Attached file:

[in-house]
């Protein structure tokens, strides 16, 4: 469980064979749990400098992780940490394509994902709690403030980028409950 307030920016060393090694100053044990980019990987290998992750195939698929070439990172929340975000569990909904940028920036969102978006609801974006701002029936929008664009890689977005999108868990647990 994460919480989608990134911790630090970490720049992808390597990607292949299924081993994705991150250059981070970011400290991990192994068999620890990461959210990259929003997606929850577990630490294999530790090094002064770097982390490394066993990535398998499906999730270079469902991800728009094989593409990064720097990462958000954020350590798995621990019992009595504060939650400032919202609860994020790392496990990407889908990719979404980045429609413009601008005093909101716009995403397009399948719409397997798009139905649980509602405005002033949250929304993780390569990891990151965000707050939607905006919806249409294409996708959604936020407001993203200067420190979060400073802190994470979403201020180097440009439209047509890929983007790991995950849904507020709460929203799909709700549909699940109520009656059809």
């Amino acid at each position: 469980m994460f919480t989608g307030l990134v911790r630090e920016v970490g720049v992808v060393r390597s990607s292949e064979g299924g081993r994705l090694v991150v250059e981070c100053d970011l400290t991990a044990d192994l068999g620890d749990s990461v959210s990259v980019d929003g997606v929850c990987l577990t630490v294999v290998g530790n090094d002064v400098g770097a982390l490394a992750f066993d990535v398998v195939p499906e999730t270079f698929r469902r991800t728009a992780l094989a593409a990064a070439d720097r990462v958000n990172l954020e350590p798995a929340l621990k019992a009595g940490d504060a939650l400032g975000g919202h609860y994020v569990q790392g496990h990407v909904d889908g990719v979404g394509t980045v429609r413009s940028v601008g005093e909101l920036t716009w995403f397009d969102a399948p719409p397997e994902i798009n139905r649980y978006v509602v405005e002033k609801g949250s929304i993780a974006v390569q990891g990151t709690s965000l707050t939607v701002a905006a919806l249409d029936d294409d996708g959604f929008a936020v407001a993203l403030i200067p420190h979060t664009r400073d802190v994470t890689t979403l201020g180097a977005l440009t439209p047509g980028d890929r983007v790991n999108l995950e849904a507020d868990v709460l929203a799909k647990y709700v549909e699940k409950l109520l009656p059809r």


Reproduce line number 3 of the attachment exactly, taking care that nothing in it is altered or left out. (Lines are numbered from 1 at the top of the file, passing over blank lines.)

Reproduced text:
């Amino acid at each position: 469980m994460f919480t989608g307030l990134v911790r630090e920016v970490g720049v992808v060393r390597s990607s292949e064979g299924g081993r994705l090694v991150v250059e981070c100053d970011l400290t991990a044990d192994l068999g620890d749990s990461v959210s990259v980019d929003g997606v929850c990987l577990t630490v294999v290998g530790n090094d002064v400098g770097a982390l490394a992750f066993d990535v398998v195939p499906e999730t270079f698929r469902r991800t728009a992780l094989a593409a990064a070439d720097r990462v958000n990172l954020e350590p798995a929340l621990k019992a009595g940490d504060a939650l400032g975000g919202h609860y994020v569990q790392g496990h990407v909904d889908g990719v979404g394509t980045v429609r413009s940028v601008g005093e909101l920036t716009w995403f397009d969102a399948p719409p397997e994902i798009n139905r649980y978006v509602v405005e002033k609801g949250s929304i993780a974006v390569q990891g990151t709690s965000l707050t939607v701002a905006a919806l249409d029936d294409d996708g959604f929008a936020v407001a993203l403030i200067p420190h979060t664009r400073d802190v994470t890689t979403l201020g180097a977005l440009t439209p047509g980028d890929r983007v790991n999108l995950e849904a507020d868990v709460l929203a799909k647990y709700v549909e699940k409950l109520l009656p059809r």